A healthy church is a place of life transformation. One of the great hindrances to life transformation is an atmosphere of judgmentalism. In such an atmosphere people are encouraged to hide their stuff, and that which is hidden can never be dealt with. Oh, the spiritual power that comes when the people of a church live into Jesus’ command, “Judge not, lest you be judged” (Matthew 7:1)! But how does this happen?
One of the best bits of practical advice I picked up from seminary is the admonition of a pastoral care and counseling professor. He admonished us to learn to be shockproof. He said that when people confess to you their past sins or present state learn to hear it without conveying the least bit of being shocked by what you have heard. In so doing you are creating an atmosphere of trust.
By learning to be shockproof we are fulfilling the words of Galatians 6:1-5 which tell us to recognize we’re just as susceptible to the power of temptation as anybody else, and we truly shouldn’t be shocked by what we hear. Our being shockproof is grounded in reality. We’re all sinners dealing with constant temptations to sin. We shouldn’t be shocked by those who find themselves having gone down a destructive path. Truth be told we all have.
Which brings me to another practical bit of advice from seminary. This time from a preaching professor. He admonished us to speak not so much in terms of “you” as in “we”. By including ourselves in the sermon we are acknowledging the truth that we have no ability to speak from a position of being above others. We are in this together.
All of this is grounded in a right doctrine of the human condition. It’s not an empty acceptance based on overlooking sin. In fact, a church where members are shockproof and think in terms of “we” should have a greater ability to call sin what it is because people will know they’re not going to be judged for having sinned. They know their past and present sins are going to be treated in a matter-of-fact manner, as that which is common to all humanity.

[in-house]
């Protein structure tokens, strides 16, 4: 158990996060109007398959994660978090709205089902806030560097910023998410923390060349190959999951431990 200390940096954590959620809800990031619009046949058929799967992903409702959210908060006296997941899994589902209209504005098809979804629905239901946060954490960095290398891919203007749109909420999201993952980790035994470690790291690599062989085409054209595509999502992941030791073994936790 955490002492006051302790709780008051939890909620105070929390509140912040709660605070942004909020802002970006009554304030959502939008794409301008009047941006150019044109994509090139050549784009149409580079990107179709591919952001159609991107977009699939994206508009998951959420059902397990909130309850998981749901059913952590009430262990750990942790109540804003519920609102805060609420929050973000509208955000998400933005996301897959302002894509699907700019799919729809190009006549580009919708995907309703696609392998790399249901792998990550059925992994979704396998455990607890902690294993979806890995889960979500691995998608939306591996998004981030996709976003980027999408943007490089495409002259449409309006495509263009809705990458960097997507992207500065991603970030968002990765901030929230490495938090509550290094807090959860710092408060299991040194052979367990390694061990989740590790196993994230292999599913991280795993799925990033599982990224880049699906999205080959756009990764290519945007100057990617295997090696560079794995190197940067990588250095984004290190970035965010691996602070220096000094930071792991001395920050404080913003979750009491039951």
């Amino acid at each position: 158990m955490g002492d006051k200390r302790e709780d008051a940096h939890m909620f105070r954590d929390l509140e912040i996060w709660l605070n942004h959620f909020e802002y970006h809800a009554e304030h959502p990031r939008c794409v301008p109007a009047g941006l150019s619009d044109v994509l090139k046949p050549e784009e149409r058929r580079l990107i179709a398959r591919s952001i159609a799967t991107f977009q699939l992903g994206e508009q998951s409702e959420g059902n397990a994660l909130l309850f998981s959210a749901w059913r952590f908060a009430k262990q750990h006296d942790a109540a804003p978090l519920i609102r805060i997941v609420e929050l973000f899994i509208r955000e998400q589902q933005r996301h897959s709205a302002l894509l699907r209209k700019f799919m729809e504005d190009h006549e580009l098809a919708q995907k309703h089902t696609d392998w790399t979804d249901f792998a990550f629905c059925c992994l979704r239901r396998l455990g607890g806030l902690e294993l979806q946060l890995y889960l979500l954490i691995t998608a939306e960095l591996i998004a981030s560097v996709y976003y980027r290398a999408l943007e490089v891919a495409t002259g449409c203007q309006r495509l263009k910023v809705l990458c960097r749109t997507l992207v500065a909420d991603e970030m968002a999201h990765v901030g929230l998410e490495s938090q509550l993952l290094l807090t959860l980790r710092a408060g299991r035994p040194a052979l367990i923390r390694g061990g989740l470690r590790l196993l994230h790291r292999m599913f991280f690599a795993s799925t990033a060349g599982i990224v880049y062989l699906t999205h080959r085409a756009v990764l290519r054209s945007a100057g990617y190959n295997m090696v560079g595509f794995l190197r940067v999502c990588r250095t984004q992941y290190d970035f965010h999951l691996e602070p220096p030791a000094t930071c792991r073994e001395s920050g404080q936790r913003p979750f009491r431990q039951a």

It’s in this atmosphere of genuine acceptance that people can be led to life change, and real life change happens only as people are personally convicted about a particular thought or desire, word or deed. Only when a person is personally convicted about something can they genuinely change. The process goes like this: genuine conviction leads to sorrow and confession, renunciation of sin, and longing for grace (Evangelical Catechism question 79).
Only the Holy Spirit can bring about the gift of genuine repentance (John 16:8), and the Holy Spirit works by means of the word. As people become open and vulnerable to the word (in an atmosphere that breeds trust) they will become convicted about sinful attitudes and actions (and they’ll have to do something about it one way or another). God does the work in and through us, and we get to participate in seeing lives changed!
The word for the church atmosphere I’m describing is fellowship (koinonia). Fellowship means we’re in this thing together. It is “we” and so we bear each other’s burdens. We refuse to be shocked because to be shocked would be to undermine God’s work among us and would convey a lie (the lie that it’s somehow shocking to us that people sin).